A colleague of mine, Kathy, and I have been discussing ways to create a language sandbox game. This idea would be to create blocks with words on them that somehow interact in a way that demonstrates grammaticality.
Kathy’s oldschool. She’s been experimenting with blocks of wood painted different colors which students can manipulate. Great for kinesthetic learners! We discussed cutting them into puzzlepiece shapes so that each block only “fits” other words according to grammatical rules. At first, it seems like it would be possible to make nouns with square tabs that fit into square slots on verbs, and so on. However, as complexity increases, this becomes exponentially more difficult. Structures as complex as nouns modified by multiple adjectives would be prohibitively difficult.
What if a computer application could be developed that would replace the wood blocks with word tiles that could be manipulated with a mouse (or an interactive whiteboard!)? Could the tiles snap together and repel each other like magnets according to grammar rules? Could words be tagged for part-of-speech automatically within the application? Could different categories of words (verbs, adjectives, adverbs, specifiers, etc.) be added and deleted with the check of a box? Could students add their own tiles seemlessly into the pile? Clearly, some intelligence would be required of the application to implement all of these features.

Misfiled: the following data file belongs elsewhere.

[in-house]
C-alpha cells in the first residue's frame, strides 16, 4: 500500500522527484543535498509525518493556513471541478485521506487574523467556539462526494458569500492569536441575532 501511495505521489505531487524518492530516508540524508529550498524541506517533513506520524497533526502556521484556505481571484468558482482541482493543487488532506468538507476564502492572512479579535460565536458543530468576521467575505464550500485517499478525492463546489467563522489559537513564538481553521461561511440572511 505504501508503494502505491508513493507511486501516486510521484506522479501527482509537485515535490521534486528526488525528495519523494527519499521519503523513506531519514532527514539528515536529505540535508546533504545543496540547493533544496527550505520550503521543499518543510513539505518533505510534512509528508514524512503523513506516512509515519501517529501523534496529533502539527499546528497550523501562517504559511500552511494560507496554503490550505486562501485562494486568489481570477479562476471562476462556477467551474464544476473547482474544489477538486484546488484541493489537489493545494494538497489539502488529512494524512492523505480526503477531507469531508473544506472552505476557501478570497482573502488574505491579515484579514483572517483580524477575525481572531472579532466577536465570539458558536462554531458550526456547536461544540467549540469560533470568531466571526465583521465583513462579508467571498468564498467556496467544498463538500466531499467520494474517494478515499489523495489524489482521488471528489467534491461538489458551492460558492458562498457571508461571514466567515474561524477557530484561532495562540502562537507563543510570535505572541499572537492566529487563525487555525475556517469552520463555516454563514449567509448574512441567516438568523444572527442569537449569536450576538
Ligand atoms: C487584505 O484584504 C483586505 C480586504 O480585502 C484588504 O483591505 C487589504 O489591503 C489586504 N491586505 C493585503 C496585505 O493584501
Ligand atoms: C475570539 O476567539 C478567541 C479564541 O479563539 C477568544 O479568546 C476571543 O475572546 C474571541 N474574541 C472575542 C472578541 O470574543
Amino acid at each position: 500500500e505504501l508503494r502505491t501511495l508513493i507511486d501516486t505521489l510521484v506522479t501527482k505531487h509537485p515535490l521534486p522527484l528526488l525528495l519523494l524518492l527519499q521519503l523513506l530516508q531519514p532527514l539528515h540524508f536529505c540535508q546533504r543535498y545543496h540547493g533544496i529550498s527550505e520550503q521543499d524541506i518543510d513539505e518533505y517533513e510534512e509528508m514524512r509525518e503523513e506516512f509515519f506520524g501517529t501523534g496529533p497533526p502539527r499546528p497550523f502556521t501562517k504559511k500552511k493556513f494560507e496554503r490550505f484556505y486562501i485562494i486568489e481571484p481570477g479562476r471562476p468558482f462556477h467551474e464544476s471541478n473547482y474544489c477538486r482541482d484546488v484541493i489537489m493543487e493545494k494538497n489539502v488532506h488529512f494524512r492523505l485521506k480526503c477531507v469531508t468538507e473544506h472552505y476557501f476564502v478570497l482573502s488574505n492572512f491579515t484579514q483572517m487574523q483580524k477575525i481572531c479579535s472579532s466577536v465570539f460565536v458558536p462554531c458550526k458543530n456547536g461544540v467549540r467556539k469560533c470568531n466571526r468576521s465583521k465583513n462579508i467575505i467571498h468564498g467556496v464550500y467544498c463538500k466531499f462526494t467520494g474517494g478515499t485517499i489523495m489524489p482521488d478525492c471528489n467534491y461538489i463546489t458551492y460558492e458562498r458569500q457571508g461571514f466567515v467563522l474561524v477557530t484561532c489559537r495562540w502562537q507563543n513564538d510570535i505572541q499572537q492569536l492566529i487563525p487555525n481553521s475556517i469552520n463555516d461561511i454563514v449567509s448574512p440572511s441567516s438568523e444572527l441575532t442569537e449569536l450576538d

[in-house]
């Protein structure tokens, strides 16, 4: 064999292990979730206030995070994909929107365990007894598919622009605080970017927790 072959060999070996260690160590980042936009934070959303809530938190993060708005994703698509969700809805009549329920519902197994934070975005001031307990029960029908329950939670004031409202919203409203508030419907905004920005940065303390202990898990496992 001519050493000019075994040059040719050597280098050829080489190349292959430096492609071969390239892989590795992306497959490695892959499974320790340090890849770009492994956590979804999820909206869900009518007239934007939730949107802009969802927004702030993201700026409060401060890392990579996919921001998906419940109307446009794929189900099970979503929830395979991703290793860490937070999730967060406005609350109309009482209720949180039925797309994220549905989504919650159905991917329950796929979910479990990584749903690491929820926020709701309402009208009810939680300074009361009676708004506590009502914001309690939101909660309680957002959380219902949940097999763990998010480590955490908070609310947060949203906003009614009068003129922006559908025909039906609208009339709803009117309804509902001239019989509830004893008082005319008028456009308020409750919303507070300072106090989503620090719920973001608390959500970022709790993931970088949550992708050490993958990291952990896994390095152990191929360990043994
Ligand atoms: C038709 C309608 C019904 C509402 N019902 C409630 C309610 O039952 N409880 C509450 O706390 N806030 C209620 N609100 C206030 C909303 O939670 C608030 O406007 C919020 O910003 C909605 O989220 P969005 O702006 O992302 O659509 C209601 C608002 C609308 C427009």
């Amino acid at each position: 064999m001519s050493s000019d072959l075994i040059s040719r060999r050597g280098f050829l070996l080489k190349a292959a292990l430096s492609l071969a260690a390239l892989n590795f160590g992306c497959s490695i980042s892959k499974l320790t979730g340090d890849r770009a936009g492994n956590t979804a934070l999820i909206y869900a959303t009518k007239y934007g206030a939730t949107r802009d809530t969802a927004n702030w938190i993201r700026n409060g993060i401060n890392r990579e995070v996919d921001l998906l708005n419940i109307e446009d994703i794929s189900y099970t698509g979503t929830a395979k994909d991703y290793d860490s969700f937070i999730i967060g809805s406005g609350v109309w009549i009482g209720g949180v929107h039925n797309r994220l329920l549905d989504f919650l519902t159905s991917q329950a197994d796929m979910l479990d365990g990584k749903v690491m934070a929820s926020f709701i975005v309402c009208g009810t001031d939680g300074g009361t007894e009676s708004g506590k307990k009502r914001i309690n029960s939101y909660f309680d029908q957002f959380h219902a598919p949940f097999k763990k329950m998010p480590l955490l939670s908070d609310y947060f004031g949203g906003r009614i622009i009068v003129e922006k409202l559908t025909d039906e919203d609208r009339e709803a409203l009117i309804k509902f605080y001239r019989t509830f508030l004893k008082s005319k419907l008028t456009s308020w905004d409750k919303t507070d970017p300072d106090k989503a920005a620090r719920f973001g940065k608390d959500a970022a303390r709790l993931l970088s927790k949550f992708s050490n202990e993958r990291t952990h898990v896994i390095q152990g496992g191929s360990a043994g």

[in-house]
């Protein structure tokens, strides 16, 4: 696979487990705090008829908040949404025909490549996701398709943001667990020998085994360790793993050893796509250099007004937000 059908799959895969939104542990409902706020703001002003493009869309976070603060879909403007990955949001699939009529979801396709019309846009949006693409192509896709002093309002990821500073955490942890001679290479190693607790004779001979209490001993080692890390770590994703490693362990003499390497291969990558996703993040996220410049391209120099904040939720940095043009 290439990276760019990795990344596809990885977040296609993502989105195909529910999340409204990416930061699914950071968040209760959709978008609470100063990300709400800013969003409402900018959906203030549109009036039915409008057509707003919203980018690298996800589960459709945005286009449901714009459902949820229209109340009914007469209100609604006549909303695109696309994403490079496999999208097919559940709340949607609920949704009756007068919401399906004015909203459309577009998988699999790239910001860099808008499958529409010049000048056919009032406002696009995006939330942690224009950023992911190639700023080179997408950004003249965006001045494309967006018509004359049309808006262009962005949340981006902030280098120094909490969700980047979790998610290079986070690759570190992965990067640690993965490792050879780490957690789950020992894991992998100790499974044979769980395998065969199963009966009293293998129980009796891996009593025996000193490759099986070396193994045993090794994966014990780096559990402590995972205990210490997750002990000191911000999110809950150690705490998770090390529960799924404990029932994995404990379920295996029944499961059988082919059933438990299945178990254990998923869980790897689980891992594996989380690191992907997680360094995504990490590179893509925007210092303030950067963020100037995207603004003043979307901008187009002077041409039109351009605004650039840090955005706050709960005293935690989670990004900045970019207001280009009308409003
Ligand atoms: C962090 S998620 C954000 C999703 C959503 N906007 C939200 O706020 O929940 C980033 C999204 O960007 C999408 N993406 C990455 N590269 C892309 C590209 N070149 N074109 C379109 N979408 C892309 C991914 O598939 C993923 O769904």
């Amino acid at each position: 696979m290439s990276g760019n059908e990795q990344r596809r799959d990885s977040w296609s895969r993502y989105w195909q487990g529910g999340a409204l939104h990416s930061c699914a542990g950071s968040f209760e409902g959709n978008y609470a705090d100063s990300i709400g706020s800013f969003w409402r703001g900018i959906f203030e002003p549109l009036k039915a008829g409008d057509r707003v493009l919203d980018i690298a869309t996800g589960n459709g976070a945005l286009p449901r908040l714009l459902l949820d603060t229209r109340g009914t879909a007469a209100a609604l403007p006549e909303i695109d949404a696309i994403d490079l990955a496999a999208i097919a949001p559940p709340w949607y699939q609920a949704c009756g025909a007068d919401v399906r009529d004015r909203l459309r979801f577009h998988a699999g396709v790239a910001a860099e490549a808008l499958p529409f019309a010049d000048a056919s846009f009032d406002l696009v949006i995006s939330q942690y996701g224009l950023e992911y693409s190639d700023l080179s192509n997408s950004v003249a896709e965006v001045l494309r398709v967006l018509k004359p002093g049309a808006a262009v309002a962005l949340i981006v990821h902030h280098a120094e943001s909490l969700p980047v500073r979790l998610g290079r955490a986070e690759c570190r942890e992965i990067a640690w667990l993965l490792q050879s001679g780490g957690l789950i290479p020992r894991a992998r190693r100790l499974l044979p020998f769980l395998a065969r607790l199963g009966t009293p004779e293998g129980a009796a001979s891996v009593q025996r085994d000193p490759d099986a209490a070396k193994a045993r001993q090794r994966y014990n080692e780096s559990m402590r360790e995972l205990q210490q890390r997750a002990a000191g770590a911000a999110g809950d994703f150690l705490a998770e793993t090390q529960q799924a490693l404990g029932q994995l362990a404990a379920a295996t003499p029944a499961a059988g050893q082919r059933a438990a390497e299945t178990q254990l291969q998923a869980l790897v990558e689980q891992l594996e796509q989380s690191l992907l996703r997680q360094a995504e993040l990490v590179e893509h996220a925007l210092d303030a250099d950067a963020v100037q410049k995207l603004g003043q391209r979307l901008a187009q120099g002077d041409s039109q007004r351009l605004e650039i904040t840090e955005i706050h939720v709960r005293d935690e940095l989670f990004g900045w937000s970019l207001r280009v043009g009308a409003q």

As I was kicking all of this around, my friend Mike at Ohio University pointed me to siftables, which seem to be the synthesis of both ideas. Rather than try to describe these brilliant little devices, watch the TED Talks video.
Not only could these little devices fit the bill perfectly, the way they interact could inform interactions in the language sandbox I’ve been envisioning. Until we’ve all got pockets full of siftables to pass out in class, my $50 wiimote-based interactive whiteboard will have to do. In the meantime, I’m hoping that having students drag word tiles across the screen will work almost as well for kinesthetic learners.